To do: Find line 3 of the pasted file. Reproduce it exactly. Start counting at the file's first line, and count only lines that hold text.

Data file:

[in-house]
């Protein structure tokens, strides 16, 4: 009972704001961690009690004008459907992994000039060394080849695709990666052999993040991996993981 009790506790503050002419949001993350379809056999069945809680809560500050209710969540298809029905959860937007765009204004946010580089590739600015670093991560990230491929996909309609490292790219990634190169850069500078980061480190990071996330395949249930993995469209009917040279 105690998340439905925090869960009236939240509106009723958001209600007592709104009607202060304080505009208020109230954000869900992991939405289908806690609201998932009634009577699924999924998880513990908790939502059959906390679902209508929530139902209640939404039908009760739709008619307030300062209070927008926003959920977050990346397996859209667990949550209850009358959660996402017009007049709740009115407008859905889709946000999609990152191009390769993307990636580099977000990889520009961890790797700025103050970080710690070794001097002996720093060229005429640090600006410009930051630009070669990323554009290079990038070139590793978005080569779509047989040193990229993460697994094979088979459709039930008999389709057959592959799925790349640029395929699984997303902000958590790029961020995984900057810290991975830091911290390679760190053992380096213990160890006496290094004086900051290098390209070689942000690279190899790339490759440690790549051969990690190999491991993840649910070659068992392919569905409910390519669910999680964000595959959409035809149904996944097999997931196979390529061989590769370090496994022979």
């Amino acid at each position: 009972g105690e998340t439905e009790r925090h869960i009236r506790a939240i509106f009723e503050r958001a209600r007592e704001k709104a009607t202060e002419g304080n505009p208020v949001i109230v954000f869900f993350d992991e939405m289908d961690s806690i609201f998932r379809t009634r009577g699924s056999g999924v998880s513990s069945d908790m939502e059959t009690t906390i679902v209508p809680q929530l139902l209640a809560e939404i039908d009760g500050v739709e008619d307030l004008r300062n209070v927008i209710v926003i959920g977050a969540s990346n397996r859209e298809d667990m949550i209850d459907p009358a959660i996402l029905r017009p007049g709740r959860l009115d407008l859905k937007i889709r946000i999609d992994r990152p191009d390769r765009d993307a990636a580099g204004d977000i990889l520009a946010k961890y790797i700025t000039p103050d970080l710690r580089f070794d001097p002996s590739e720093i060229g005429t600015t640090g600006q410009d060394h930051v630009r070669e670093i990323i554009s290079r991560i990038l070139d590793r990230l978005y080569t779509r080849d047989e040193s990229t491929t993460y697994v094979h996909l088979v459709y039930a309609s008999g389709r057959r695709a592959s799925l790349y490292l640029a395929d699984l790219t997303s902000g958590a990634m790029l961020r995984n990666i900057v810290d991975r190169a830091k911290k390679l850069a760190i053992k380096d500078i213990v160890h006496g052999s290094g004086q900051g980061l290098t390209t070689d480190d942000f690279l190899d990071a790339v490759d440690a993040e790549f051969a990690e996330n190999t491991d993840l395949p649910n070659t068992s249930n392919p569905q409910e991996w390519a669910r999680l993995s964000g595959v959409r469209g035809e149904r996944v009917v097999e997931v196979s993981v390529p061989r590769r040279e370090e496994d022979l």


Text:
């Amino acid at each position: 009972g105690e998340t439905e009790r925090h869960i009236r506790a939240i509106f009723e503050r958001a209600r007592e704001k709104a009607t202060e002419g304080n505009p208020v949001i109230v954000f869900f993350d992991e939405m289908d961690s806690i609201f998932r379809t009634r009577g699924s056999g999924v998880s513990s069945d908790m939502e059959t009690t906390i679902v209508p809680q929530l139902l209640a809560e939404i039908d009760g500050v739709e008619d307030l004008r300062n209070v927008i209710v926003i959920g977050a969540s990346n397996r859209e298809d667990m949550i209850d459907p009358a959660i996402l029905r017009p007049g709740r959860l009115d407008l859905k937007i889709r946000i999609d992994r990152p191009d390769r765009d993307a990636a580099g204004d977000i990889l520009a946010k961890y790797i700025t000039p103050d970080l710690r580089f070794d001097p002996s590739e720093i060229g005429t600015t640090g600006q410009d060394h930051v630009r070669e670093i990323i554009s290079r991560i990038l070139d590793r990230l978005y080569t779509r080849d047989e040193s990229t491929t993460y697994v094979h996909l088979v459709y039930a309609s008999g389709r057959r695709a592959s799925l790349y490292l640029a395929d699984l790219t997303s902000g958590a990634m790029l961020r995984n990666i900057v810290d991975r190169a830091k911290k390679l850069a760190i053992k380096d500078i213990v160890h006496g052999s290094g004086q900051g980061l290098t390209t070689d480190d942000f690279l190899d990071a790339v490759d440690a993040e790549f051969a990690e996330n190999t491991d993840l395949p649910n070659t068992s249930n392919p569905q409910e991996w390519a669910r999680l993995s964000g595959v959409r469209g035809e149904r996944v009917v097999e997931v196979s993981v390529p061989r590769r040279e370090e496994d022979l």